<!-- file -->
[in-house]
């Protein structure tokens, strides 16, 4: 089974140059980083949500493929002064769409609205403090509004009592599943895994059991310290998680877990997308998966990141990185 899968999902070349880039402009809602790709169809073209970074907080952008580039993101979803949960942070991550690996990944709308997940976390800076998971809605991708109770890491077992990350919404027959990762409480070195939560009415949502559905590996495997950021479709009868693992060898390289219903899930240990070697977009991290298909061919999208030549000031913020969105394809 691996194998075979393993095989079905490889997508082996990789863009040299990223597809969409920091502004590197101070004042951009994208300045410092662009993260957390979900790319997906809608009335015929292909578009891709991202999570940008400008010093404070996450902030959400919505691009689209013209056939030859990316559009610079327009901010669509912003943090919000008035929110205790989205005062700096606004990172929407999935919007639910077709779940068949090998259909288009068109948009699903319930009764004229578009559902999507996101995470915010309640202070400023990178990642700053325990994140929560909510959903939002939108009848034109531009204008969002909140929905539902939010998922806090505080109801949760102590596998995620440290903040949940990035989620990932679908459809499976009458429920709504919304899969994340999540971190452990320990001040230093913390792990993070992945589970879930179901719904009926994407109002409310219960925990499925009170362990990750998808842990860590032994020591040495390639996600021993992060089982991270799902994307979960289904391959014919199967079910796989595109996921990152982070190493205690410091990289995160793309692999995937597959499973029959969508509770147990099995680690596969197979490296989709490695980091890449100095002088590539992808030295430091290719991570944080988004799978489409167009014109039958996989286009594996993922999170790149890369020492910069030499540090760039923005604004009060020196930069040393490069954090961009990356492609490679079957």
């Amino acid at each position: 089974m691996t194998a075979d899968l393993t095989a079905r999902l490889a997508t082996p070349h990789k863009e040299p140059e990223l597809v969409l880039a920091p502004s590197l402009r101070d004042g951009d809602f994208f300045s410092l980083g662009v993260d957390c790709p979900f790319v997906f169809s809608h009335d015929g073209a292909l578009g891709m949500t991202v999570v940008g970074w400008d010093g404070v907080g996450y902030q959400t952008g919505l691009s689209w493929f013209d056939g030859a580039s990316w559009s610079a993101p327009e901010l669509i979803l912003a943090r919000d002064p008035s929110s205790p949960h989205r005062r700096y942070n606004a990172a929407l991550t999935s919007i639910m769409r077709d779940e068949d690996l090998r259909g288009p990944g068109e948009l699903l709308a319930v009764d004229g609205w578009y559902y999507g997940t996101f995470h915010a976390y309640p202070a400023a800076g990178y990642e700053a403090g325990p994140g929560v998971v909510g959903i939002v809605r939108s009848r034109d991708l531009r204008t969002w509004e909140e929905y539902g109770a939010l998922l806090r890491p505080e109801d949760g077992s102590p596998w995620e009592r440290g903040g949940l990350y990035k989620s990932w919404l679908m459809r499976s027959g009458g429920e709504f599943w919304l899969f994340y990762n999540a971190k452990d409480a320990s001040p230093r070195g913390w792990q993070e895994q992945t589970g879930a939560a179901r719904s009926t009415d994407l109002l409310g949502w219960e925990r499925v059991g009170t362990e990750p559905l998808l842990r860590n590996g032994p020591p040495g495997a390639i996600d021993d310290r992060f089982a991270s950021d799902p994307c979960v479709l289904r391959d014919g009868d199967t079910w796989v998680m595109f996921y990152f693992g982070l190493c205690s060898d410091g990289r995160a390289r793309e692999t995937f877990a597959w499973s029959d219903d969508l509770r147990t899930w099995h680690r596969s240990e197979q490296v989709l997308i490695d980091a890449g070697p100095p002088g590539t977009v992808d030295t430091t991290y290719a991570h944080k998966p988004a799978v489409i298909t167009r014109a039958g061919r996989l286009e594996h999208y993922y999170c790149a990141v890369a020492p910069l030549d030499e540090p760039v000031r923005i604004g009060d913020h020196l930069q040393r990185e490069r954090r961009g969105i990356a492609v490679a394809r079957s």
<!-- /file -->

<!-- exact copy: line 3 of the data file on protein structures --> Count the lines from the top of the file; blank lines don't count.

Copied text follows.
């Amino acid at each position: 089974m691996t194998a075979d899968l393993t095989a079905r999902l490889a997508t082996p070349h990789k863009e040299p140059e990223l597809v969409l880039a920091p502004s590197l402009r101070d004042g951009d809602f994208f300045s410092l980083g662009v993260d957390c790709p979900f790319v997906f169809s809608h009335d015929g073209a292909l578009g891709m949500t991202v999570v940008g970074w400008d010093g404070v907080g996450y902030q959400t952008g919505l691009s689209w493929f013209d056939g030859a580039s990316w559009s610079a993101p327009e901010l669509i979803l912003a943090r919000d002064p008035s929110s205790p949960h989205r005062r700096y942070n606004a990172a929407l991550t999935s919007i639910m769409r077709d779940e068949d690996l090998r259909g288009p990944g068109e948009l699903l709308a319930v009764d004229g609205w578009y559902y999507g997940t996101f995470h915010a976390y309640p202070a400023a800076g990178y990642e700053a403090g325990p994140g929560v998971v909510g959903i939002v809605r939108s009848r034109d991708l531009r204008t969002w509004e909140e929905y539902g109770a939010l998922l806090r890491p505080e109801d949760g077992s102590p596998w995620e009592r440290g903040g949940l990350y990035k989620s990932w919404l679908m459809r499976s027959g009458g429920e709504f599943w919304l899969f994340y990762n999540a971190k452990d409480a320990s001040p230093r070195g913390w792990q993070e895994q992945t589970g879930a939560a179901r719904s009926t009415d994407l109002l409310g949502w219960e925990r499925v059991g009170t362990e990750p559905l998808l842990r860590n590996g032994p020591p040495g495997a390639i996600d021993d310290r992060f089982a991270s950021d799902p994307c979960v479709l289904r391959d014919g009868d199967t079910w796989v998680m595109f996921y990152f693992g982070l190493c205690s060898d410091g990289r995160a390289r793309e692999t995937f877990a597959w499973s029959d219903d969508l509770r147990t899930w099995h680690r596969s240990e197979q490296v989709l997308i490695d980091a890449g070697p100095p002088g590539t977009v992808d030295t430091t991290y290719a991570h944080k998966p988004a799978v489409i298909t167009r014109a039958g061919r996989l286009e594996h999208y993922y999170c790149a990141v890369a020492p910069l030549d030499e540090p760039v000031r923005i604004g009060d913020h020196l930069q040393r990185e490069r954090r961009g969105i990356a492609v490679a394809r079957s």